It’s a misconception that if you want to be a writer, you have to write every day. You only have to write consistently. If you know Fridays are your least busy days, and you usually feel highly motivated on these days, you can designate Friday as the one day of the week you write a blog post, or work on your novel, or whatever kind of writing it is you’re doing.

All that really matters is that you are writing when you say you are going to, no matter what.


If you do not write, then you are not a writer. Talking about all the things you’re going to write does not make you a writer. Gushing about how inspired you feel to start a new project does not guarantee that you are going to succeed in the fast-paced, unpredictable thrill ride that is the writing life.

Yes, there are legitimate excuses for writers who are struggling, especially if they are legitimate to you in your own mind. But you have two choices: you can either let these things continue to separate you from this thing you love to do, or you can take small steps to begin making your way back to it – even if it’s hard. Even when no one else seems to understand how important this writing thing is to you, in your life.

Creating goals and meeting milestones are very different things. The only way to meet a writing goal of any kind is to write. And whatever motivates you to get that writing done, whatever convinces you that acting on your inspiration is worth the time and effort, do it; use it; make it count.

This is the way of the writer: the actions you take build the foundation of your future as a professional creator. It’s not about what you hope will happen, but what will happen, if you stick with it long enough, if you work hard enough, if you earn this by actively deciding never to quit.

So, are you willing to work? Are you ready to make writing happen – for real?

Meg is the creator of Novelty Revisions, dedicated to helping writers put their ideas into words. She is a freelance writer and a nine-time NaNoWriMo winner with work published in Teen Ink, Success Story, Lifehack and USA TODAY College. Follow Meg on Twitter for tweets about writing, food and nerdy things.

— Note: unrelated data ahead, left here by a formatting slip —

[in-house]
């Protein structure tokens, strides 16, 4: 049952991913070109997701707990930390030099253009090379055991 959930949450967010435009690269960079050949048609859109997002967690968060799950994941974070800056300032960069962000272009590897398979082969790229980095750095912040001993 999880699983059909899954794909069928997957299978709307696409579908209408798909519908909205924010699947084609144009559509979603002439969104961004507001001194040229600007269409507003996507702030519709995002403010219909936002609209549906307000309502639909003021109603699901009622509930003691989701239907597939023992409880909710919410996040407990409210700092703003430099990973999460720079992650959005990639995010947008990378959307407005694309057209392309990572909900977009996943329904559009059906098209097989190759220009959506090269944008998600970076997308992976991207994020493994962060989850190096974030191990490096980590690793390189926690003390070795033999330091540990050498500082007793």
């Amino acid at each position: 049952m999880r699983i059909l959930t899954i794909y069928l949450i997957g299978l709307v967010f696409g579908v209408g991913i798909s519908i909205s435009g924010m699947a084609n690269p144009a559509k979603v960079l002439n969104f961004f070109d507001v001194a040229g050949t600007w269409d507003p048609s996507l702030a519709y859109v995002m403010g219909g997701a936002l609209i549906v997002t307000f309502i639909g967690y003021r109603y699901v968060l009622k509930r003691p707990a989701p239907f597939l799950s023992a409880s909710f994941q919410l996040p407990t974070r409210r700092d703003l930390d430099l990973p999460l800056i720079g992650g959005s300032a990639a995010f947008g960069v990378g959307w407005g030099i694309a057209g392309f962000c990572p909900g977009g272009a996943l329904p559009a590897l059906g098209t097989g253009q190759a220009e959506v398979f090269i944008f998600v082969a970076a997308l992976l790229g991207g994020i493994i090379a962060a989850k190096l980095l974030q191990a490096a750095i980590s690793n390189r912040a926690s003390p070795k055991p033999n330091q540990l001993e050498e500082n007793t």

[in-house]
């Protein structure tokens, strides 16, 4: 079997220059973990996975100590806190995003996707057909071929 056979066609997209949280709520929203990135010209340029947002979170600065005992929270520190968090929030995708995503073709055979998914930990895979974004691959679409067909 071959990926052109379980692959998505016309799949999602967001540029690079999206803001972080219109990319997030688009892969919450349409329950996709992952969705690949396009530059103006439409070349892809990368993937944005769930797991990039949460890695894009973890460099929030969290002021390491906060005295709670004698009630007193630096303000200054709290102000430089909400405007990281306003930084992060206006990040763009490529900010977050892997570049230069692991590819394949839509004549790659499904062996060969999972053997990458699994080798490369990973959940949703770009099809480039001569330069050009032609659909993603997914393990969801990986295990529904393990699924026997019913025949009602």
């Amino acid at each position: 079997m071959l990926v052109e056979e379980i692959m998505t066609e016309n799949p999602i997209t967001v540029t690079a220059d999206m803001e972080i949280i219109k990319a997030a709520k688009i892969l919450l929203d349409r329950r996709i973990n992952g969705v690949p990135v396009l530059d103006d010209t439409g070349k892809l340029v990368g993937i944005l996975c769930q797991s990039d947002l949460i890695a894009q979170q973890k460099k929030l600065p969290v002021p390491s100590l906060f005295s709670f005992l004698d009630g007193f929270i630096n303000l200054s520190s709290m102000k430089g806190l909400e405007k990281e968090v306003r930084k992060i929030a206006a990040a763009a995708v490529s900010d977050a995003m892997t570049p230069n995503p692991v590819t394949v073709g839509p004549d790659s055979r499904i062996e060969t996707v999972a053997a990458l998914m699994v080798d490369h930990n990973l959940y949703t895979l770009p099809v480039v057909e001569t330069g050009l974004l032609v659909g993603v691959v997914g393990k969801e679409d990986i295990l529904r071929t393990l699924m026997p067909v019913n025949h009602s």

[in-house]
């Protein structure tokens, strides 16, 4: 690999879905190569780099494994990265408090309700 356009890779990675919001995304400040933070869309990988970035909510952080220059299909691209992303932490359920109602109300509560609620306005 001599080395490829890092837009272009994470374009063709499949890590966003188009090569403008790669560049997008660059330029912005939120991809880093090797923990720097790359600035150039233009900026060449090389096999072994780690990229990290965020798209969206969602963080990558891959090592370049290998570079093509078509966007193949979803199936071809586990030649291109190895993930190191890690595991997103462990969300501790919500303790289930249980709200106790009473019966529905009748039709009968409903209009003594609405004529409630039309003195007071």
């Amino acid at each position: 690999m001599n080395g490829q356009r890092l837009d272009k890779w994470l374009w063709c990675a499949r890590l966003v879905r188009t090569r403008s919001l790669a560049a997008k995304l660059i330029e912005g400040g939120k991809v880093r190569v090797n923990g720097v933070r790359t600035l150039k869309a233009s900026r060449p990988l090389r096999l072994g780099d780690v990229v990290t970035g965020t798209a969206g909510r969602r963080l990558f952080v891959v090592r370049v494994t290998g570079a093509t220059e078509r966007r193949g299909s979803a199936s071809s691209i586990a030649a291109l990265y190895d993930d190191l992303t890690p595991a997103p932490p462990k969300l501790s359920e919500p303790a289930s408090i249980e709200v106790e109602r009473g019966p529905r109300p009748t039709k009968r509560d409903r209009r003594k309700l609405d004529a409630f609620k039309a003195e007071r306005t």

How to Earn a Career in Writing – Part 3

Work your butt off.

A single success is just an open door. It is not a free ride to happy town. Anything worth doing is tons of work… When that door opens, that is when you start working your patoot off. And when your patoot falls off, staple it back on until you work it off again.

– Ben Grelle, internet comedian, writer (Hustle Economy, p. 32)

I have successfully answered to the (loud, terrifying, unwanted) call of my 6 a.m. alarm for nine days in a row.

I do not particularly enjoy emerging from my pillow and blanket haven this early in the day. Currently, it is still dark out when my alarm goes off.

This morning, I was dreaming about impressing a former professor with cupcakes (#cookingforagradescarredmeforlife).

I’m doing squats daily. My butt is very confused and would prefer for me to move as little as possible for the next 72 hours.

I would have gladly returned to my warm and comfy sanctuary. But I didn’t.

People who say you have to wake up early to be successful are wrong. I don’t do it because it’s somehow magically going to get me a job or win me awards or something.

Nope. I do it so I can spend six uninterrupted hours every night watching Netflix.

Netflix is not work. I don’t generally talk about how many hours I spend per week streaming shows, because it makes me sound lazy.

Except I’m not. Because when I wake up at 6 a.m., I spend the first three hours of my day in preparation – making lists, reading, journaling, exercising (squaaaaats), caffeinating – not working. But working my way up to working.

And then, from nine to five, guess what I do? I work.